OK, you can perhaps forgive Ferguson being annoyed that his star player was the target of one of the biggest clubs on the planet, and that they made few bones about making it known (even though appearances were more or less maintained). The player and his advisers, who must surely shoulder a large part of the blame for the whole media circus, also unsurprisingly escape Ferguson's wrath - one wonders whether he would be so understanding had Ronaldo made a stronger attempt to leave Old Trafford. I wont even delve into the accusations he has faced of similar behaviour when he had wanted players to come to Manchester United.

But Ferguson is very conveniently ignoring both recent and ancient history. Gabriel Heinze did not go to Real Madrid in the summer of 2007 because he was part of a master plan to sign Cristiano Ronaldo. Heinze had been approached by Liverpool and Ferguson blocked the transfer, gifting a bargain to Real Madrid in the process. The whole thing was transacted in a matter of days, not weeks or months.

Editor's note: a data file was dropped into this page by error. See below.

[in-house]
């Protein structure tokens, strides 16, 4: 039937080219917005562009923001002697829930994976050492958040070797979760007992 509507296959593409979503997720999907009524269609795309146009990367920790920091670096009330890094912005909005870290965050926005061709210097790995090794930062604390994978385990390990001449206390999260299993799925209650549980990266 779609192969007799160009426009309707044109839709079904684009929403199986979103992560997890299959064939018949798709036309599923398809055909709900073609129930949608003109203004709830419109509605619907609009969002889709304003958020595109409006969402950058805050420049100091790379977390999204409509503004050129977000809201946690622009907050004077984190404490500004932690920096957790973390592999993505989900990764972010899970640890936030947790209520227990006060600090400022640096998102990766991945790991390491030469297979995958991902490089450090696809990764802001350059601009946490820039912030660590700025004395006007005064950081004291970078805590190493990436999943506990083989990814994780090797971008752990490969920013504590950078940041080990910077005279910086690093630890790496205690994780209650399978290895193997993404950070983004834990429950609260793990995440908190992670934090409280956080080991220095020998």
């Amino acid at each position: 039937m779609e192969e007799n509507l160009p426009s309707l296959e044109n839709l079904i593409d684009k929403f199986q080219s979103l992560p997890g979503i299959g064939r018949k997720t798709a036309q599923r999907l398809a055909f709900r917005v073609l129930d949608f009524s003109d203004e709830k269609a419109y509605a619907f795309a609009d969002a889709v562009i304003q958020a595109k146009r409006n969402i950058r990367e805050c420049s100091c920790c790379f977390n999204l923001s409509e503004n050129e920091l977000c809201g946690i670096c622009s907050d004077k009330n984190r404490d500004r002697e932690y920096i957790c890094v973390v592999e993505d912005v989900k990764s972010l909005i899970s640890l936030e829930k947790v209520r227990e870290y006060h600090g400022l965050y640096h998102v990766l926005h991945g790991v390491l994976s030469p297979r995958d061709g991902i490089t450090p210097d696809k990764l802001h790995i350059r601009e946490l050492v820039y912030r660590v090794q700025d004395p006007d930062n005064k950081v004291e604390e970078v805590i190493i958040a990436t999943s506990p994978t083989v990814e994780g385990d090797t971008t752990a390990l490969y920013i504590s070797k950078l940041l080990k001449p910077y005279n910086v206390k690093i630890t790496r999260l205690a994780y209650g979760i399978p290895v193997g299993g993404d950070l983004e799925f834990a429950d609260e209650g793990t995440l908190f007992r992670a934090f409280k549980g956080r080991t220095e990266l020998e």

The whole General Franco claim is just laughable, all the more so in this day and age. Someone should perhaps point out that while Real Madrid won more league titles than either Barcelona or Atlético during the Franco years (14, vs. 8 and 7 respectively), Athletic Bilbao and Barcelona, clubs from parts of the country that had been against Franco during the Civil War, won more cup titles (9 and 8 vs. 6).

Even if any of that were true, the suggestion that in the 32 years since Spain became a democracy, Real Madrid still have the attitude that they can buy anyone they want when they want because of the Franco legacy is just plain bonkers, or to use Ferguson's own word, obscene.